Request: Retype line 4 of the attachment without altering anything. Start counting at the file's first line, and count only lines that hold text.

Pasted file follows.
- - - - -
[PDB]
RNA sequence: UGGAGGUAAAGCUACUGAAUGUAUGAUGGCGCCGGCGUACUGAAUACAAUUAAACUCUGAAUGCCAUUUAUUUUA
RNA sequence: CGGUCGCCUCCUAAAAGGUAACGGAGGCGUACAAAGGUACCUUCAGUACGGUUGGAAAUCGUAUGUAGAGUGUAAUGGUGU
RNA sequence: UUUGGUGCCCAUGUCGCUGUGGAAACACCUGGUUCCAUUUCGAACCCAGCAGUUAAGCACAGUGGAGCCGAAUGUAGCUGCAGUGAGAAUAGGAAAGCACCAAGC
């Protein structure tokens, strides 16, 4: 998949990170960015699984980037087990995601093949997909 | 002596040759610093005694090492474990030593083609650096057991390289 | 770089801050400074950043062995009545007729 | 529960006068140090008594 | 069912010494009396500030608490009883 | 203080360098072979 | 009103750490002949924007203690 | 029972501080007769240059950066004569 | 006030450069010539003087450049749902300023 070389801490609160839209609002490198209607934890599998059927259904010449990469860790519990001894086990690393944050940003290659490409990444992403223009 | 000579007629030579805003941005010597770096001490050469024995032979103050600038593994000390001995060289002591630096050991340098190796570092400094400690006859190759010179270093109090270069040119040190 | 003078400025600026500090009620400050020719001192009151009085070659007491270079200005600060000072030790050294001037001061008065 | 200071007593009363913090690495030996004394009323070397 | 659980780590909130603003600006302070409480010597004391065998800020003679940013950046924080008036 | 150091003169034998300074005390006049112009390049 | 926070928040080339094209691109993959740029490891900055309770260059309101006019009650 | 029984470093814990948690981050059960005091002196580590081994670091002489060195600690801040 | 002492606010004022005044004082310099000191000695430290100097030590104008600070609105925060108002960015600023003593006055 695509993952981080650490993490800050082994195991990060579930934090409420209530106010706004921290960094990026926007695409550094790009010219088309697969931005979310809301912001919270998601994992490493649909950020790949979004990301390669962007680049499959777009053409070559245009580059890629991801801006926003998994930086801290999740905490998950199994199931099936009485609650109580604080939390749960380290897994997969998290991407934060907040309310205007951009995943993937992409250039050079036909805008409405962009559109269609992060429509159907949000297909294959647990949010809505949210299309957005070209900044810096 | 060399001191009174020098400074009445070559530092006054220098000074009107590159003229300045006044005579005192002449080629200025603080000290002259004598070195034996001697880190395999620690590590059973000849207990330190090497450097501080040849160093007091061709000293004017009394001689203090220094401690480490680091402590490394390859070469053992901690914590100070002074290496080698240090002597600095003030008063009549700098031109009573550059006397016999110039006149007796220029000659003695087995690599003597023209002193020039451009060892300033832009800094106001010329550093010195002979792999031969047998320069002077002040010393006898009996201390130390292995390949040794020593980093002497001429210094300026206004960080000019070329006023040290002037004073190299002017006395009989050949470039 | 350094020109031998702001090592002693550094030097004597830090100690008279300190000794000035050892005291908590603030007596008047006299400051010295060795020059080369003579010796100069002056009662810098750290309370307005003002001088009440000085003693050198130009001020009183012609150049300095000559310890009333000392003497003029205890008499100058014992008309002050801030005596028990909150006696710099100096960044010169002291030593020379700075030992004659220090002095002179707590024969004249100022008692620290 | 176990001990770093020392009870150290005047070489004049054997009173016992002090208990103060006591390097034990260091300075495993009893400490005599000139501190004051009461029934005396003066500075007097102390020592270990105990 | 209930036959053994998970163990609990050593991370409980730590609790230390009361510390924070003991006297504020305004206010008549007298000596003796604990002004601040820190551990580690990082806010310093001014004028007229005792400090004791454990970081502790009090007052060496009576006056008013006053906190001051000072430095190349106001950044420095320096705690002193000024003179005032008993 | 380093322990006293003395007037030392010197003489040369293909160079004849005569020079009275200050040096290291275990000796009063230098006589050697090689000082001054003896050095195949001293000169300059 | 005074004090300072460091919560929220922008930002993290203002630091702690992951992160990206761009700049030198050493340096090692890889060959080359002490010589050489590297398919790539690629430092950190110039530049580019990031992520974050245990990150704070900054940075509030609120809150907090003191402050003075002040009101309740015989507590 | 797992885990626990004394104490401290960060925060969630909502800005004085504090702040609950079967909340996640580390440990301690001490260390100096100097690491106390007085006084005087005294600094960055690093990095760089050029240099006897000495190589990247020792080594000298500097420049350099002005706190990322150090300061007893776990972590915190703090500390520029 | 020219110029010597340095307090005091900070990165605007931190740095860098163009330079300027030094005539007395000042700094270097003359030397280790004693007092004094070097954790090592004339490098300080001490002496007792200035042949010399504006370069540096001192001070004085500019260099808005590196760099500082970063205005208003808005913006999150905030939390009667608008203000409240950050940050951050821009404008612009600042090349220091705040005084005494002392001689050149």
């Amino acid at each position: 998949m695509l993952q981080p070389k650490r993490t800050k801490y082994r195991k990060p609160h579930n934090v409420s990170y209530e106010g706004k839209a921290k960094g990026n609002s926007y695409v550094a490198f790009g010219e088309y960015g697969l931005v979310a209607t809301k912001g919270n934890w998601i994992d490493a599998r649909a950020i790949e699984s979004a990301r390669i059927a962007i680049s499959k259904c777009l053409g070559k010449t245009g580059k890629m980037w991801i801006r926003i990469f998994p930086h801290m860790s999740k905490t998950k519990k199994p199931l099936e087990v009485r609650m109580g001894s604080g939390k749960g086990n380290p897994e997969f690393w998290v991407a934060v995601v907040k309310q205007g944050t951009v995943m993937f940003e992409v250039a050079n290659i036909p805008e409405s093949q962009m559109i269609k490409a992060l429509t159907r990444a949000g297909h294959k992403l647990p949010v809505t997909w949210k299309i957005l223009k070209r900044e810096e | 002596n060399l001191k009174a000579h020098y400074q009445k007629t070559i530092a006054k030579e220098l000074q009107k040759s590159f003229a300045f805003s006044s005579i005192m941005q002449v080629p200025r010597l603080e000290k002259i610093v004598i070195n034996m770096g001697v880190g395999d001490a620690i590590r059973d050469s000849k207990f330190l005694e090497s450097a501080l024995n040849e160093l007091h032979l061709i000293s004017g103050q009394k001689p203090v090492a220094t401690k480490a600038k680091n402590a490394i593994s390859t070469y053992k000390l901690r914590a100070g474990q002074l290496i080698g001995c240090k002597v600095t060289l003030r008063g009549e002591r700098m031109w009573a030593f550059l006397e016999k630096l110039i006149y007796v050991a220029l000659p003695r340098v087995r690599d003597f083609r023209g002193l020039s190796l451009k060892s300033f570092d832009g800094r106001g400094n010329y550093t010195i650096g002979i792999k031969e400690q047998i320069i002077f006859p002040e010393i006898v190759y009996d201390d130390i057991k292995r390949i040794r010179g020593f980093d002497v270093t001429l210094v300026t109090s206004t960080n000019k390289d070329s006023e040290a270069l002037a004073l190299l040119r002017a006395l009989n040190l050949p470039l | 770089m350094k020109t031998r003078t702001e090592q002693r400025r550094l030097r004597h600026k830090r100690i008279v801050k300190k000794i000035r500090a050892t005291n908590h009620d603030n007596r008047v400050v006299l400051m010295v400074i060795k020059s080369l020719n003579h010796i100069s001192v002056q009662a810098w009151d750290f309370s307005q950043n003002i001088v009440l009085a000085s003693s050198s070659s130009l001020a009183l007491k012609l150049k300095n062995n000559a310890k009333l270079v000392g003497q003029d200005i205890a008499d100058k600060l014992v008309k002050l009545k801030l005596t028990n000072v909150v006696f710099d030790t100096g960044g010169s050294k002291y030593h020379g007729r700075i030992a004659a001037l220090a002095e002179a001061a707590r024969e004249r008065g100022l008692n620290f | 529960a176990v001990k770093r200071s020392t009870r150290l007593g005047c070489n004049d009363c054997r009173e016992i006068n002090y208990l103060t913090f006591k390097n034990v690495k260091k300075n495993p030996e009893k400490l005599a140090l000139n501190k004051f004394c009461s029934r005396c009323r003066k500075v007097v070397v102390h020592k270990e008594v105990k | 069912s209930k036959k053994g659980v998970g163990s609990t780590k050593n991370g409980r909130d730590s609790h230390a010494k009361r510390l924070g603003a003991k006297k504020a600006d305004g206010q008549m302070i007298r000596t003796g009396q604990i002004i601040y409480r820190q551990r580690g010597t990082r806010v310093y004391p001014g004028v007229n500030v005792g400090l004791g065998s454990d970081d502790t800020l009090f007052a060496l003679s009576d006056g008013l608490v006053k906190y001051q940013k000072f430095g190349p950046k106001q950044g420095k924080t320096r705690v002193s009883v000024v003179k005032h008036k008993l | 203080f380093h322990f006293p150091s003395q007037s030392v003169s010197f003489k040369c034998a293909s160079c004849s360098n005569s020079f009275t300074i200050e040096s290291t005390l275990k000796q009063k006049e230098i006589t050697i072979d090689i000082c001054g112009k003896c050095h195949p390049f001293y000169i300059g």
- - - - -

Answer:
RNA sequence: UUUGGUGCCCAUGUCGCUGUGGAAACACCUGGUUCCAUUUCGAACCCAGCAGUUAAGCACAGUGGAGCCGAAUGUAGCUGCAGUGAGAAUAGGAAAGCACCAAGC